Wednesday, July 16, 2008

Ingmar Bergman Facts

Yesterday would have been Ingmar Bergman's 90th birthday.
On July 30th 2007, Bergman lost a life-long game of chess.
It is impossible to find any of Bergman's works anywhere in Brantford.
It is very, very difficult to find any of Bergman's works in Hamilton.

I've wanted to watch The Seventh Seal for years now, but alas, it seems easier to find this movie.
But Bill and Ted sure are awesome!

Thursday, July 10, 2008

with a buzz in our ears we play endlessly

I'm in a notoriously franchised coffee shop right now doing some writing. I don't like franchised coffee shops at all, but I had to get out of the house to get some work done (my parents' house has become a black hole for all productivity recently). I escape the house by coming here, and I escape 'here' by putting my headphones on and listening to music. I also read a blog today about certain music which was also a nice little escape. But music, my friends, is much more than an escape.

I'm convinced that music has beautiful salvific properties. I cannot think of any other medium that has inspired so much self-reflection, been a catalyst for so much creativity, and been such a harbour in the tempest for me. Eliade believed that Christianity could not be a religion because it lacked continual theophanies (appearances of God to man) and has tried to regurgitate one theophany for the past two thousand years. I wonder whether he listened to music, because in the same way I am to see Jesus in the face of the passerby, I see the divine show up in musical expression. Music isn't God, but I definitely think it speaks to the existence of the transcendent.

The sheer beauty of albums like "með suð í eyrum við spilum endalaust," "parsley, sage, rosemary, and thyme," or "seven swans" can sometimes be overwhelming, and makes me wonder how people can divorce the divine from the experiential so easily.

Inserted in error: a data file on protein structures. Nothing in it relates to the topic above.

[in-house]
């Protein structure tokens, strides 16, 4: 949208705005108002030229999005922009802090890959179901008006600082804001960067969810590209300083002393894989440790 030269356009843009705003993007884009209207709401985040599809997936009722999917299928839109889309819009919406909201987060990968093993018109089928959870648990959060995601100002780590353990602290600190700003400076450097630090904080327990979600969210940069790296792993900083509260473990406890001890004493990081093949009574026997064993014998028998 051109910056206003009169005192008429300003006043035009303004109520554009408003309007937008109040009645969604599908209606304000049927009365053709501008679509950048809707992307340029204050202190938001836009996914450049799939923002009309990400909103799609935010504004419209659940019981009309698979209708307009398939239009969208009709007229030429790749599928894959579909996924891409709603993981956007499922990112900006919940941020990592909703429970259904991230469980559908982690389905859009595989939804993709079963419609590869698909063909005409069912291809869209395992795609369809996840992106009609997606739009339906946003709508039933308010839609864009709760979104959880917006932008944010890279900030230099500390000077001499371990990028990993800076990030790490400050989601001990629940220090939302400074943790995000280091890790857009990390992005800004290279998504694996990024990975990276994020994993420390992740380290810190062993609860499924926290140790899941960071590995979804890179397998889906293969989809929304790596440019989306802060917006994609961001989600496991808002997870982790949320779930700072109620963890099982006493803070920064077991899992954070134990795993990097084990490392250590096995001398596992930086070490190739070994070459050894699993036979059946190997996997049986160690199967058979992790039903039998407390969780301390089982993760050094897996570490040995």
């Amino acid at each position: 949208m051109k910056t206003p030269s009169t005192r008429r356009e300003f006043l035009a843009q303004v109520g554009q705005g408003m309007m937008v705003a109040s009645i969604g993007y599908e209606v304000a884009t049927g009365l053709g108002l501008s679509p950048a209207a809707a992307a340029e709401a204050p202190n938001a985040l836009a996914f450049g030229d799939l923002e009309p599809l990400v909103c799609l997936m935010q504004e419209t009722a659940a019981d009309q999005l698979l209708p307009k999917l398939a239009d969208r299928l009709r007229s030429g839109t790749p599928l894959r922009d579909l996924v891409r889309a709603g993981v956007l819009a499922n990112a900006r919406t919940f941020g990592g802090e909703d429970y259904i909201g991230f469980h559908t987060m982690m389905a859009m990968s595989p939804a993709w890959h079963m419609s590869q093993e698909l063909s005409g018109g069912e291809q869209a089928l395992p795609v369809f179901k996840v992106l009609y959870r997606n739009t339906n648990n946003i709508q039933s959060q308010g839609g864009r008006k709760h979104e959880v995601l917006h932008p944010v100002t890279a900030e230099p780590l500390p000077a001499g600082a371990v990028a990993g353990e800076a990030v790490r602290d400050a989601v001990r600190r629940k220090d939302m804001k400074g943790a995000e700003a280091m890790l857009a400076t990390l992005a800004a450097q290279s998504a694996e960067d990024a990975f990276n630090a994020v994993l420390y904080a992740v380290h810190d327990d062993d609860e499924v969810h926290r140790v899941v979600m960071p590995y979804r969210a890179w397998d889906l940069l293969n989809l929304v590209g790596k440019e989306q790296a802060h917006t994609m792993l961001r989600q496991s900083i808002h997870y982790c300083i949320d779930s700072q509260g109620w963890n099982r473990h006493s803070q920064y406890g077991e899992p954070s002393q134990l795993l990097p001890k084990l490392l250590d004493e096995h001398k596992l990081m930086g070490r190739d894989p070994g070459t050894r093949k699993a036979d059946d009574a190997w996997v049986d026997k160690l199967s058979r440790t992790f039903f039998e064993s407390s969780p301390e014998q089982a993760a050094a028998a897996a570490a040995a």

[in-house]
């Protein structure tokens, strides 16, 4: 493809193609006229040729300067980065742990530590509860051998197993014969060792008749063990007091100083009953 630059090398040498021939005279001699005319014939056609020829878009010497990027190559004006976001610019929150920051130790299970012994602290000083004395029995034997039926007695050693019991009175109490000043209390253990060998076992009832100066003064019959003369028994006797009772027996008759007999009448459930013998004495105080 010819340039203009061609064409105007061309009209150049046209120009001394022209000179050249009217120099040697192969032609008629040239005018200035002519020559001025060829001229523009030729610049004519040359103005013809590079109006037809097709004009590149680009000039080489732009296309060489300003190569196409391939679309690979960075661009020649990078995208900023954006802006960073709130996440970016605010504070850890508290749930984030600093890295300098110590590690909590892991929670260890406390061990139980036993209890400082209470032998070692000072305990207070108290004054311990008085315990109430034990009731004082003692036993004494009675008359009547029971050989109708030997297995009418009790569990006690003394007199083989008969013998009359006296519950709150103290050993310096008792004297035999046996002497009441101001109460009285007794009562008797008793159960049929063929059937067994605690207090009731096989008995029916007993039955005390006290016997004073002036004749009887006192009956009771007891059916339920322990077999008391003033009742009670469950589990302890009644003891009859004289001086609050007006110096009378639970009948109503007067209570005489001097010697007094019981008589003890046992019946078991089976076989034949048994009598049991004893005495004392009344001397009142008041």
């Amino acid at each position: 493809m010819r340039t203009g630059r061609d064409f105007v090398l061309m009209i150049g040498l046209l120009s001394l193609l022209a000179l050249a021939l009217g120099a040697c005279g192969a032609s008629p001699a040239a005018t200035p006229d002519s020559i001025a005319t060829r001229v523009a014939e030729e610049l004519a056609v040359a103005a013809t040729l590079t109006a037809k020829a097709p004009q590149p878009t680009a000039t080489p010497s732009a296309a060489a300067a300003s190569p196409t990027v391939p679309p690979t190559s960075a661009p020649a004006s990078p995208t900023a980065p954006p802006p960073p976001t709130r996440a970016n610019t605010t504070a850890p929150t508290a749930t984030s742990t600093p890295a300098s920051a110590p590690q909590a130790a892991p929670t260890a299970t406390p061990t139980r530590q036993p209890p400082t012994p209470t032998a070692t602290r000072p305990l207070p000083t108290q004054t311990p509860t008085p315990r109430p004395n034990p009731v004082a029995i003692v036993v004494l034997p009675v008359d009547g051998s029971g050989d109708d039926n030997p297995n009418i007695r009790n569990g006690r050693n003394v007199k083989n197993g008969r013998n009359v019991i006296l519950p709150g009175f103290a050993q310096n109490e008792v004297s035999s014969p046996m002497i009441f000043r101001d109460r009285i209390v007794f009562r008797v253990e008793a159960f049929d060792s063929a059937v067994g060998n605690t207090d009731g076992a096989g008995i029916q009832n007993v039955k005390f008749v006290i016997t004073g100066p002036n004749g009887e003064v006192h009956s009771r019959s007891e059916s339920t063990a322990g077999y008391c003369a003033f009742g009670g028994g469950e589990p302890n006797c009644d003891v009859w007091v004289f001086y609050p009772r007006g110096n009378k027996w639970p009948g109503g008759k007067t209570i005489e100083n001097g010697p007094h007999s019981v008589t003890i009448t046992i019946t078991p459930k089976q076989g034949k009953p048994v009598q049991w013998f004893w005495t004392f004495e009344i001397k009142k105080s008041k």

Today, it was while listening to "in rainbows" for the first time in a couple of months, amidst the chatter of this coffee shop, that these thoughts were brought to the surface.

Also, on a side note, I finally was able to get work done on character/setting profiles and plot points for my 'faux-end-of-the-world-theophany-story' that's been kicking around for a while.

Monday, July 7, 2008

Sanctity of Life

I've wrestled with whether or not I should write this blog for a while now. Mainly because I had this fear that people would misinterpret it, and therefore ostracize me from their communities. I hope that whoever reads this has eyes to see what I'm actually saying.

If I ever met Henry Morgentaler, I would shake his hand.

And while shaking his hand, I would apologize to him for the hatred and threats on his life that have been proclaimed in the name of a God I believe in - a God that does not desire harm against him.

Since the Order of Canada was bestowed upon Dr. Morgentaler, I have read of people returning their honours in protest. I've been invited to Facebook groups decrying both Morgentaler and the decision. There has been a media flurry of public outcry. As of this week, things have quieted down considerably, and yet this topic still lingers with me. This is because the Christian community that I was raised in was one where we would line city streets in protest of abortion, bombarding passing vehicles with "Abortion is Murder" placards. There was an energy amongst Christians back in 1988 that was infectious, and I remember as a little boy being in awe of the number of people who vocalized their opposition, as 4 kms of Brantford's busiest road was clogged with placards and chants one Sunday afternoon.